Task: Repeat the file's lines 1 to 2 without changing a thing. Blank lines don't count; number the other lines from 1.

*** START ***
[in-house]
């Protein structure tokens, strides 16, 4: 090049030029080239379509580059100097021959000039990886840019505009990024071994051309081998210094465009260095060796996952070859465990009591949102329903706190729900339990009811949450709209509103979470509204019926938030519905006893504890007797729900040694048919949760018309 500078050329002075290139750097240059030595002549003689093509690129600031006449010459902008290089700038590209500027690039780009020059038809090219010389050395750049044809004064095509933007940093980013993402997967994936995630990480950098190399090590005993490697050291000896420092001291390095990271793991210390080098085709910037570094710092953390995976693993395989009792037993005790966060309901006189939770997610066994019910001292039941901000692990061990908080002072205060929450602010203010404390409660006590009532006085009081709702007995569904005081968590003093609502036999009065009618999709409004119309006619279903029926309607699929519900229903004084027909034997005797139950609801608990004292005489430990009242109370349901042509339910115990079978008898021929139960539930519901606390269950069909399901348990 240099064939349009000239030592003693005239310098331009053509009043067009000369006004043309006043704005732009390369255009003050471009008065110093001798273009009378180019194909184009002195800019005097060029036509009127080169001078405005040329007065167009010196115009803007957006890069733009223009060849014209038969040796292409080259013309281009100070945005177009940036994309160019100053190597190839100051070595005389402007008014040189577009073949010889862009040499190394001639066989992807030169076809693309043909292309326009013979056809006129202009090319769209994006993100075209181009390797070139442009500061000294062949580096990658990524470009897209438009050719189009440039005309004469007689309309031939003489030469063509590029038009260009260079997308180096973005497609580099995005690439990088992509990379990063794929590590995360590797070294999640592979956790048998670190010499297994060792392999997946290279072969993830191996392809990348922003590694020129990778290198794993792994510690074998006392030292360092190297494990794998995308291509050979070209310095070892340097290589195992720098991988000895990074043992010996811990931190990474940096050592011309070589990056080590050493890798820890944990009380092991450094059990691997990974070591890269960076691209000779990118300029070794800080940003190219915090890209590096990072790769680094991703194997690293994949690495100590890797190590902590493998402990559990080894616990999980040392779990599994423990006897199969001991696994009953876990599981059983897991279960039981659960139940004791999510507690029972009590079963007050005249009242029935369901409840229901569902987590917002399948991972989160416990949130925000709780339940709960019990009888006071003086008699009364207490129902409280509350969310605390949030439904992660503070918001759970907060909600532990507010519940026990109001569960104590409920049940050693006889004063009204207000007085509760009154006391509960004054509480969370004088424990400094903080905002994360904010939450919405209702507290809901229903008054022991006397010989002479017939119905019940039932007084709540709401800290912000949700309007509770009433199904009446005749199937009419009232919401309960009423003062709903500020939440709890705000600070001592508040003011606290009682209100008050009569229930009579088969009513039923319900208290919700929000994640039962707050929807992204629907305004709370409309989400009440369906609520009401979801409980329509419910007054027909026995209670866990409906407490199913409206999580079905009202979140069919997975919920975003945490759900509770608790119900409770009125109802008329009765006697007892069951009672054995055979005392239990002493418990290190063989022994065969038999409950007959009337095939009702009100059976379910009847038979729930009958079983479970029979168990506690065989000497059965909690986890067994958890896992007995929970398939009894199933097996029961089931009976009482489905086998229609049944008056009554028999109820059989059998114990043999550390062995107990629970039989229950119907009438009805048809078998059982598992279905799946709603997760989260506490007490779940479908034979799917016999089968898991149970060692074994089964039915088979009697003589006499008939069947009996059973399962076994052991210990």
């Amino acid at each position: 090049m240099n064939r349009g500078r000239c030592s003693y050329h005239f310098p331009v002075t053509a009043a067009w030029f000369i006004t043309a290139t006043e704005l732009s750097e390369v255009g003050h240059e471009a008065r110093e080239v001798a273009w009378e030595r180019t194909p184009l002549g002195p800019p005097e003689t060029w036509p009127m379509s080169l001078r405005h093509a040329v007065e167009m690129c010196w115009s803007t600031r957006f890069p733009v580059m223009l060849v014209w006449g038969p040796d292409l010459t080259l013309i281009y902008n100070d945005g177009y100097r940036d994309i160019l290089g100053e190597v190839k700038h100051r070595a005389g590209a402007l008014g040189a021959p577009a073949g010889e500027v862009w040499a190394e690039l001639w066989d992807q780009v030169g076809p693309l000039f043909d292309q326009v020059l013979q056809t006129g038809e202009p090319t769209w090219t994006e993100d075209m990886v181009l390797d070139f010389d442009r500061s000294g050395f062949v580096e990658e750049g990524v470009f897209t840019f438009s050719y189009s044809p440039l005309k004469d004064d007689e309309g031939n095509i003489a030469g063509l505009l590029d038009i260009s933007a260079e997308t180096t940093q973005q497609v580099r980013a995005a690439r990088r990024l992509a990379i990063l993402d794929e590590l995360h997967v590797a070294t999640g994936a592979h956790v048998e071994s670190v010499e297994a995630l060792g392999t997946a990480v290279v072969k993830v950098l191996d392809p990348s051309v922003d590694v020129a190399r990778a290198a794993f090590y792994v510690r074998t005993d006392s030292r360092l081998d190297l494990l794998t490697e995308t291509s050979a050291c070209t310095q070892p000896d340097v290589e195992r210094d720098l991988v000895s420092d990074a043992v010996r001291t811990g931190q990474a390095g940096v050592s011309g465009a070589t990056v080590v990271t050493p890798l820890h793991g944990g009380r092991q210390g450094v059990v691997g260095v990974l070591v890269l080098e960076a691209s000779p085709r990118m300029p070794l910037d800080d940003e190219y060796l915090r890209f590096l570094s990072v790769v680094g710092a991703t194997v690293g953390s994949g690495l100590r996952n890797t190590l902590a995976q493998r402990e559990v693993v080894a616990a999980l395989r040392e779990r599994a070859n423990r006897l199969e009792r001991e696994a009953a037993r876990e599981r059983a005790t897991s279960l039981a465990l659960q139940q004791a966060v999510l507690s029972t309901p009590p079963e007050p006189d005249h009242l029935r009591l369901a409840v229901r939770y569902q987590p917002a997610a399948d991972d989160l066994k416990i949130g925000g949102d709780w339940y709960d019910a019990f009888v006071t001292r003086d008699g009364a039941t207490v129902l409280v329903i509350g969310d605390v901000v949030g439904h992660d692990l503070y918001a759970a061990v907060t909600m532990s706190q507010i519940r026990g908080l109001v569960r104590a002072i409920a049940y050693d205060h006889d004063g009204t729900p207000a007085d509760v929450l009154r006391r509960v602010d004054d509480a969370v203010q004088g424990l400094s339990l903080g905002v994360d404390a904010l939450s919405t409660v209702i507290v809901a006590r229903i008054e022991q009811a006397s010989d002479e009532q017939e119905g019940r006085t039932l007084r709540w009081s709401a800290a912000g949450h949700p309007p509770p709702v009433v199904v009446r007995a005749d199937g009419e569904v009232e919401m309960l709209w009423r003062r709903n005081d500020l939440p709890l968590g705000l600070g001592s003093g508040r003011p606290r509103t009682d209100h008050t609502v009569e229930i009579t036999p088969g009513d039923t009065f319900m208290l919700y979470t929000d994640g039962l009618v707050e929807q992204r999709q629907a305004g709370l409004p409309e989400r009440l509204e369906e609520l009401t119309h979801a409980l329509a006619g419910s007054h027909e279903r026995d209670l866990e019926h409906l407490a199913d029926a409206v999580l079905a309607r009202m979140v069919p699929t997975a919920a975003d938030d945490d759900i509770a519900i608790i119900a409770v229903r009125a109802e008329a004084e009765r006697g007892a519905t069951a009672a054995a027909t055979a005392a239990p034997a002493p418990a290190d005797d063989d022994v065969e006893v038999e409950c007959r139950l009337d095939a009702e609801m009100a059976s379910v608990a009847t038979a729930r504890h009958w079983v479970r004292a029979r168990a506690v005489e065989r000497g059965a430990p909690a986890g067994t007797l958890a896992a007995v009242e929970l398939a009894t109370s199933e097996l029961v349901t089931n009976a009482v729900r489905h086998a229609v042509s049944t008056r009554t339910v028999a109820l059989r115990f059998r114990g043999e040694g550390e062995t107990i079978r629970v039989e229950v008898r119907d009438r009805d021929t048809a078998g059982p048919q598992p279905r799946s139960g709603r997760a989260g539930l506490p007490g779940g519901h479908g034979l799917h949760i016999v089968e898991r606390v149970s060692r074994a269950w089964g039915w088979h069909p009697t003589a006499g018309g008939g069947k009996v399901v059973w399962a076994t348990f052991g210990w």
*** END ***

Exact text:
[in-house]
């Protein structure tokens, strides 16, 4: 090049030029080239379509580059100097021959000039990886840019505009990024071994051309081998210094465009260095060796996952070859465990009591949102329903706190729900339990009811949450709209509103979470509204019926938030519905006893504890007797729900040694048919949760018309 500078050329002075290139750097240059030595002549003689093509690129600031006449010459902008290089700038590209500027690039780009020059038809090219010389050395750049044809004064095509933007940093980013993402997967994936995630990480950098190399090590005993490697050291000896420092001291390095990271793991210390080098085709910037570094710092953390995976693993395989009792037993005790966060309901006189939770997610066994019910001292039941901000692990061990908080002072205060929450602010203010404390409660006590009532006085009081709702007995569904005081968590003093609502036999009065009618999709409004119309006619279903029926309607699929519900229903004084027909034997005797139950609801608990004292005489430990009242109370349901042509339910115990079978008898021929139960539930519901606390269950069909399901348990 240099064939349009000239030592003693005239310098331009053509009043067009000369006004043309006043704005732009390369255009003050471009008065110093001798273009009378180019194909184009002195800019005097060029036509009127080169001078405005040329007065167009010196115009803007957006890069733009223009060849014209038969040796292409080259013309281009100070945005177009940036994309160019100053190597190839100051070595005389402007008014040189577009073949010889862009040499190394001639066989992807030169076809693309043909292309326009013979056809006129202009090319769209994006993100075209181009390797070139442009500061000294062949580096990658990524470009897209438009050719189009440039005309004469007689309309031939003489030469063509590029038009260009260079997308180096973005497609580099995005690439990088992509990379990063794929590590995360590797070294999640592979956790048998670190010499297994060792392999997946290279072969993830191996392809990348922003590694020129990778290198794993792994510690074998006392030292360092190297494990794998995308291509050979070209310095070892340097290589195992720098991988000895990074043992010996811990931190990474940096050592011309070589990056080590050493890798820890944990009380092991450094059990691997990974070591890269960076691209000779990118300029070794800080940003190219915090890209590096990072790769680094991703194997690293994949690495100590890797190590902590493998402990559990080894616990999980040392779990599994423990006897199969001991696994009953876990599981059983897991279960039981659960139940004791999510507690029972009590079963007050005249009242029935369901409840229901569902987590917002399948991972989160416990949130925000709780339940709960019990009888006071003086008699009364207490129902409280509350969310605390949030439904992660503070918001759970907060909600532990507010519940026990109001569960104590409920049940050693006889004063009204207000007085509760009154006391509960004054509480969370004088424990400094903080905002994360904010939450919405209702507290809901229903008054022991006397010989002479017939119905019940039932007084709540709401800290912000949700309007509770009433199904009446005749199937009419009232919401309960009423003062709903500020939440709890705000600070001592508040003011606290009682209100008050009569229930009579088969009513039923319900208290919700929000994640039962707050929807992204629907305004709370409309989400009440369906609520009401979801409980329509419910007054027909026995209670866990409906407490199913409206999580079905009202979140069919997975919920975003945490759900509770608790119900409770009125109802008329009765006697007892069951009672054995055979005392239990002493418990290190063989022994065969038999409950007959009337095939009702009100059976379910009847038979729930009958079983479970029979168990506690065989000497059965909690986890067994958890896992007995929970398939009894199933097996029961089931009976009482489905086998229609049944008056009554028999109820059989059998114990043999550390062995107990629970039989229950119907009438009805048809078998059982598992279905799946709603997760989260506490007490779940479908034979799917016999089968898991149970060692074994089964039915088979009697003589006499008939069947009996059973399962076994052991210990």